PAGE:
A Time To Reap – Episode 60

A Time To Reap

The next few hours passed in a blur of opening and shutting gates to keep in or keep out their woolly flock. At least Peggy could do that.

She wasn’t completely useless . . .

“Peg! I said keep that one in!” Alec looked at her in exasperation as a sheep seized a chance to dart out of the pen and escape up the hillside.

Peggy burst into tears.

It was so unlike her that her husband and sons gaped.

“Not recipes. Mamie’s teaching me to drive!” She gulped. “Why can’t we have a phone installed?”

Suddenly all her worries tumbled out.

“Col’s going away and now Davy’s thinking of –”

“Mum, don’t say it!” Davy’s voice was agonised. “How did you know?”

“Know what?”

Alec’s bark was gone. He sounded bewildered.

“And you’re learning to drive? But why Mamie? I’d have taken you out.”

Peggy fumbled for a hankie.

“I don’t think that would have worked.”

Alec gave a reluctant smile.

“Aye, right enough. It’s brave of you to have a go at it, Peg. It’d be a big help, having another driver. What’s all this other stuff – a phone, the lads?”

He held up his hand.

“Don’t tell me just now. Let’s get this lot finished. It seems I’ve no idea what’s happening under my own roof.”

*  *  *  *

Elizabeth had wondered if Andy would come over on Sunday – dreading the thought, or at least half-dreading it, because part of her wanted things brought out into the open.

But he hadn’t.

As she came near his house on the way back from the hospital on Monday afternoon she saw his car parked outside. Should she get it over with? But what would she say?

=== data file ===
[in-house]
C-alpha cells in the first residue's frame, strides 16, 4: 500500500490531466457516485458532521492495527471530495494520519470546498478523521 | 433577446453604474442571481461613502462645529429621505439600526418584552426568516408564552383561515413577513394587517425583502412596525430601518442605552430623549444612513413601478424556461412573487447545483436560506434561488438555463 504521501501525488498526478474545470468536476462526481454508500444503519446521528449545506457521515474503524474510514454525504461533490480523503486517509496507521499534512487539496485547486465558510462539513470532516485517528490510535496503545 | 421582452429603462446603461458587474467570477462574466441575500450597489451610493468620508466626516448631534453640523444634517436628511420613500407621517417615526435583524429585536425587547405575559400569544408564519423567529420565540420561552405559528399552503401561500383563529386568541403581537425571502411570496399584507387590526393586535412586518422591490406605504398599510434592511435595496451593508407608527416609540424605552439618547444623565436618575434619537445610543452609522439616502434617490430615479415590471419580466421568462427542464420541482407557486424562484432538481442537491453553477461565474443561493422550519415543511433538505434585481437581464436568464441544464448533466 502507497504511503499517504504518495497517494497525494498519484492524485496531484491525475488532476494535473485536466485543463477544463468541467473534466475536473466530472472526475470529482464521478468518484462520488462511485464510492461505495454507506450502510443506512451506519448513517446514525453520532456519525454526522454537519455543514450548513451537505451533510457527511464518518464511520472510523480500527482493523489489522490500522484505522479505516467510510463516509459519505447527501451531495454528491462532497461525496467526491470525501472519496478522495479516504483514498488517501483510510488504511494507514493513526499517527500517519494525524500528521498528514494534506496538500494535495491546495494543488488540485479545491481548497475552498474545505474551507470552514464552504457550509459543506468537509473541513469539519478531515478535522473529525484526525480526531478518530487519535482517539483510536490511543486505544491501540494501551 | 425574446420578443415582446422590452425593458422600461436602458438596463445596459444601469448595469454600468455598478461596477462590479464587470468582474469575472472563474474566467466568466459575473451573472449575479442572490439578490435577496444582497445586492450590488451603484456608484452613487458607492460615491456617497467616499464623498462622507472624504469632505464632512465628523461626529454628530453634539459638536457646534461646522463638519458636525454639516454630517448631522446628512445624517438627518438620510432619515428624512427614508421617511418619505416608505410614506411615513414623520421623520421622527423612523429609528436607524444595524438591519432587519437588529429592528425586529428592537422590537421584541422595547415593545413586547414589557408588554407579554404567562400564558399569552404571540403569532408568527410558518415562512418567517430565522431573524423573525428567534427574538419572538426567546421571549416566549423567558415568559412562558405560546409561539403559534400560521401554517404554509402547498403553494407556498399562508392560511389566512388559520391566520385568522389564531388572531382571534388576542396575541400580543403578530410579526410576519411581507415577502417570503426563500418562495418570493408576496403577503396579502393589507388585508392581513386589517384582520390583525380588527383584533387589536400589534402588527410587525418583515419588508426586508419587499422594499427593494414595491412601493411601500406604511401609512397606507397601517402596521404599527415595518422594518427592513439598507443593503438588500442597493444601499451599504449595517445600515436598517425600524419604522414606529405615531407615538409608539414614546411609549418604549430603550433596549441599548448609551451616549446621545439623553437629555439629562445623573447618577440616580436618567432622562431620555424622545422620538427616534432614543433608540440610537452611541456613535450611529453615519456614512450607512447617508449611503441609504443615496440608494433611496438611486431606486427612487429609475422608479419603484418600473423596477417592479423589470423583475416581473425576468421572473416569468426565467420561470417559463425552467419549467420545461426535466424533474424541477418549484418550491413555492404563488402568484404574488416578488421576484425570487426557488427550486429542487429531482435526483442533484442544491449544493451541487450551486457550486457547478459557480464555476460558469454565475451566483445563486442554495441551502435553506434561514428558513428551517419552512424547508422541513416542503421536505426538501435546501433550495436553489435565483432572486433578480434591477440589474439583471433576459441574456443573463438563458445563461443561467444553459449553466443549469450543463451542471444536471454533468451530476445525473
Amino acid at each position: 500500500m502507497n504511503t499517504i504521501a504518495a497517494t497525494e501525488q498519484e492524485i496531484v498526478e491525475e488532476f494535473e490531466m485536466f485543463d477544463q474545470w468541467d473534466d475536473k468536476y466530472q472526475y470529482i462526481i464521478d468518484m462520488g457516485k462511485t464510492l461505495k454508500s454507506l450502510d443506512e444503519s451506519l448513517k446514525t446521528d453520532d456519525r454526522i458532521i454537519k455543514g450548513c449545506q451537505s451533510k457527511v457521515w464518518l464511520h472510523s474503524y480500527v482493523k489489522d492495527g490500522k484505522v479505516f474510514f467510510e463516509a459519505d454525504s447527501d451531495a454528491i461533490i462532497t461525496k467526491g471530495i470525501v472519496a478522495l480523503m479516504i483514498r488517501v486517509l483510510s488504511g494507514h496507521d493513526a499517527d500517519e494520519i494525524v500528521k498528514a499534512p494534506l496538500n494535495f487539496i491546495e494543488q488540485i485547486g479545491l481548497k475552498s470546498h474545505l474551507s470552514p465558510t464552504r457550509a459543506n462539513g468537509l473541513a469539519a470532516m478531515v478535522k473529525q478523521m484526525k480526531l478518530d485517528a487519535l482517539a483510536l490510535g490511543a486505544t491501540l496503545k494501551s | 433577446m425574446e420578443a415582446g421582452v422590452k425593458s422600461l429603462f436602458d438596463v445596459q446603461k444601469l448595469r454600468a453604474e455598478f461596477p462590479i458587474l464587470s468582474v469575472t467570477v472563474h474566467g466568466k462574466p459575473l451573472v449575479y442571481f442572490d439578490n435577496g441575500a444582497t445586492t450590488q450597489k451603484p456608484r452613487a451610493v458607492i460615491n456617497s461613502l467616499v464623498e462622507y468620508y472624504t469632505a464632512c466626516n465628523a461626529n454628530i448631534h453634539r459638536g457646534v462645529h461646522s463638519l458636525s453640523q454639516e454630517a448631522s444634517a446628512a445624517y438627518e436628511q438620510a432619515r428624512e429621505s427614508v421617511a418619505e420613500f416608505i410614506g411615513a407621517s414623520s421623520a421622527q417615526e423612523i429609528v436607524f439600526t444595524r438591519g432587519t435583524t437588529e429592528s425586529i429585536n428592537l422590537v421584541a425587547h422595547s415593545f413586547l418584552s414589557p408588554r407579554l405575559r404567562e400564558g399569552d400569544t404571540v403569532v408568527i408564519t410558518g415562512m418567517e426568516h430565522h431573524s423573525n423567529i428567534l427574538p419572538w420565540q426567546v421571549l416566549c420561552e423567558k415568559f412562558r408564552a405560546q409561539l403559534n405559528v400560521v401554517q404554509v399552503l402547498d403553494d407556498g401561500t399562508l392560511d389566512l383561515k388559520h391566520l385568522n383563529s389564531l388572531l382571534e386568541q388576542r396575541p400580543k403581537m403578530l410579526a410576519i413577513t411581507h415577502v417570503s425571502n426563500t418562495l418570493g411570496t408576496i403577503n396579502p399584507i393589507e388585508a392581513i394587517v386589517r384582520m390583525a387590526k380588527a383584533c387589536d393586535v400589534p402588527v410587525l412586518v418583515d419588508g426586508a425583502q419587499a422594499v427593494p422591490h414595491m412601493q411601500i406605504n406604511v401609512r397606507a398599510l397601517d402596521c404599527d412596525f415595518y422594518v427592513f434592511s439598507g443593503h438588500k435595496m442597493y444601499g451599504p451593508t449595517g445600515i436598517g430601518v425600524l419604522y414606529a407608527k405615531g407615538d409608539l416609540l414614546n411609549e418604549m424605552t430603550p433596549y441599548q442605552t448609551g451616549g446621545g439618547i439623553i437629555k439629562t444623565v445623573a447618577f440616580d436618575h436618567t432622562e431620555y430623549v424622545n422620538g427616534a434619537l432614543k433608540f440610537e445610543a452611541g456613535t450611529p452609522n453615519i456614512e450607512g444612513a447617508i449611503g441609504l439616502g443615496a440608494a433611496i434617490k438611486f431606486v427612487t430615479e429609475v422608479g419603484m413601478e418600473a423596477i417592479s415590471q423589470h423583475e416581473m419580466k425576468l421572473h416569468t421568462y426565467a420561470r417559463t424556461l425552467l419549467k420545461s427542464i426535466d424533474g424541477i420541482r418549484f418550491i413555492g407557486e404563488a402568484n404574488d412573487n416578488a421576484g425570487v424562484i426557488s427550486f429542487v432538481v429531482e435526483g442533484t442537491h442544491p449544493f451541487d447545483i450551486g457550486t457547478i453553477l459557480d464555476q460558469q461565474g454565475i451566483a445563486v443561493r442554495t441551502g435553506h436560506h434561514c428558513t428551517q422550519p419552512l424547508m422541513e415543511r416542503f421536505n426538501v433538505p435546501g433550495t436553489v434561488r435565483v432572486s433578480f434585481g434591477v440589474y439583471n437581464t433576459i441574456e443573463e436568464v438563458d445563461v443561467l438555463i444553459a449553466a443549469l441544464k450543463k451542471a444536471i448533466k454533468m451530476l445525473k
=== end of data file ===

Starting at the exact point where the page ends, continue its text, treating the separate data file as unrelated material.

Hey, Andy, sorry if I gave you the wrong idea. Actually, I was trying to get you and Crys together. When I danced with you I was trying to avoid someone else.

Someone who’s cracked my heart open with a sledge-hammer. Someone I must forget about.

Andy appeared, carrying his vet’s bag. He came over and she wound down the car window.

“How’s Libby?”

“Doing well. We’ll get her home tomorrow.”


There was a pause.

“Do you have a minute?”

Inside, Andy took off his tweed cap and twisted it in his hands.

“Have you got a call to go to?” Elizabeth asked to break the silence.

“It can wait.” He put the cap down. “We’ve been pals for a long time, you and me, haven’t we, Elizabeth? And I thought you were the bonniest girl about the place. I wish I’d told you that before Matthew came on the scene.”

“Andy . . .” Elizabeth couldn’t bear the anguish in his eyes.

“Let me say it, now I’ve started. Over the last few weeks I’ve thought that, after two years, you were, well, not forgetting Matthew, of course, but maybe ready to . . . I was going to speak on Saturday at the ball; tell you –”

“Andy,” she pleaded.

“You’ve always been the only girl for me. But when we danced I didn’t think you felt the same way. I would love to be wrong about that.”

He held her gaze until she looked away.

“I’m sorry, Andy.”

Looking at his face go pale under its ruddy complexion, Elizabeth hated herself. This was what her well-intentioned scheming had done.

Andy tried to smile.

“Bad timing again. That’s my problem, I think.”

He put his cap back on.

“Still pals, though?”

“Of course. Always.”

One day, she hoped, he’d find with some other woman the happiness he deserved.

Abigail Phillips

Abbie is the newest member of the fiction team at the "Friend." She loves how varied the role is - every day is different and there is always a new story to read. She is keen to work closely with established writers and discover new writers, too.